I'm going to put it out there, Culzean Country Park and it's instantly recognisable castle is one of my favourite Scottish attractions. I've been visiting this National Trust for Scotland property since my early childhood and 3 decades later not much has changed. There have been a few improvements and alterations here and there but overall this timeless classic of a park has pretty much remained the same giant playground for adventurers of all ages that I nostalgically remember.
The Robert Adam designed clifftop castle is no doubt the sparkling gem of this Ayrshire crown but the surrounding grounds offer an array of natural and historic twinkling jewels which compliment it perfectly.
The castle is open to the public and you can choose to tour the beautifully furnished room at your own pace or as part of a guided tour. The armoury is particularly impressive as it holds one of the world's largest collection of swords and pistols.
The manicured gardens below the castle with the groomed green lawn, ornate fountain and palm trees makes a perfectly picturesque lunch spot.
Another popular picnic place for visitors is the 13 acre Swan Pond where you can find a large variety of birds and of course the local swans. A flat circular walk takes you round the pond and provides plenty of wildlife photo opportunities.
There is also a children's adventure playground and small takeaway cafe. This is a particularly busy area on a sunny day and ideal for families. If you are wanting a quieter place to enjoy your lunch there are plenty of other options.
Another favourite is the pretty walled garden full of colourful flora and fauna. A stroll around is a feast for the eyes and there are some lovely scents wafting around which help immerse you in the experience. I personally enjoy walking under a little stone arch which brings you out at a quirky tree.
With a choice of woodland or coastal walks, rockpools and beaches to explore there is always somewhere to get lost in nature. For the really adventurous you can make your way along the rocky shore to the smugglers caves below the castle. A preserved reminder of a time when this part of the coast was a haven for illegal antics.
The beauty of Culzean is that there is something of interest around every corner. Some other things you can see as you travel around include a red deer park, a pagoda completed in 1814 (also known as the monkey house), the gas house which was used to power the castle and now houses an exhibition, visitor centre and courtyard with restaurant and a small hidden cemetery where members of the Kennedy family, the previous owners of the castle are buried.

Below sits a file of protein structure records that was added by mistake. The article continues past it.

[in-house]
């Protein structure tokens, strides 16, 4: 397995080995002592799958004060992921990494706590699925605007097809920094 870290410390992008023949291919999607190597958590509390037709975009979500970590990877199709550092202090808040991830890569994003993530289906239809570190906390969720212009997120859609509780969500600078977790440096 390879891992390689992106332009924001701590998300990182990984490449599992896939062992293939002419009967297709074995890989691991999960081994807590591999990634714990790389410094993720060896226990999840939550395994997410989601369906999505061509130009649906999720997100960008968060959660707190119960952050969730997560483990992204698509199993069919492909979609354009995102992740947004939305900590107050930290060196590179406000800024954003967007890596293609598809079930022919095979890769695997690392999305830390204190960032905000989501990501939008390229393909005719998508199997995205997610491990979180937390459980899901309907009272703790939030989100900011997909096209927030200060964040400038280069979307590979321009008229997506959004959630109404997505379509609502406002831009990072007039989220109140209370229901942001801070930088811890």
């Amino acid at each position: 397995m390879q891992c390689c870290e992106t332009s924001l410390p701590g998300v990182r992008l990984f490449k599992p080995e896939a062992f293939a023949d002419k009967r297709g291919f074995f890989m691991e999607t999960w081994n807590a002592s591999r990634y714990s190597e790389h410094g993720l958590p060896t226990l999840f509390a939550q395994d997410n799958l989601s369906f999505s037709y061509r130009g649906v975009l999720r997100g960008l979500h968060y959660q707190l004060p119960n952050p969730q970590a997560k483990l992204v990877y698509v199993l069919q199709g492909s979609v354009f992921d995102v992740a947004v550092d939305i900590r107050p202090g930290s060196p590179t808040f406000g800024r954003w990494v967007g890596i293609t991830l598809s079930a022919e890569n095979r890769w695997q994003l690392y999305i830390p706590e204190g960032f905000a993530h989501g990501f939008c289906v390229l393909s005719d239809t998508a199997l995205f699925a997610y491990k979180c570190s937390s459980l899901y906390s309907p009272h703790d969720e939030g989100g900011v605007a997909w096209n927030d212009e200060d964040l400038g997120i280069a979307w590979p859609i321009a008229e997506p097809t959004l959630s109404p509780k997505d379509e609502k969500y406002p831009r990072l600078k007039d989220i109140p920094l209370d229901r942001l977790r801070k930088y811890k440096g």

I have visited alot of castles and country parks in Scotland and I have yet to find one that comes close to offering the beauty and variety of treasures found at Culzean and if it's all about location then that box is firmly ticked too. There is a reason that I return here time and time again and still feel the same magic now that I did in my childhood.
There is so much to see at Culzean that a day won't be enough to see everything but it will be enough for the main highlights. It's proximity to Glasgow makes a perfect day trip (approx 1hr by car). A bus from Ayr ( Stagecoach number 60/360) takes you to the park entrance but be aware that there is a mile walk from the entrance to visitor centre.
If you are looking for some unique holiday accommodation in Scotland then you may want to stay at one of the unusual properties within the park including the former brewhouse or the luxurious top floor castle apartment specially created for use by General Eisenhower.
The entry into Culzean is £15.50 for an adult and £38 for a family which in my opinion is worth it for what you get in return. However National Trust of Scotland members get in free and I highly recommend joining if you visit their other properties as the saving can be huge.
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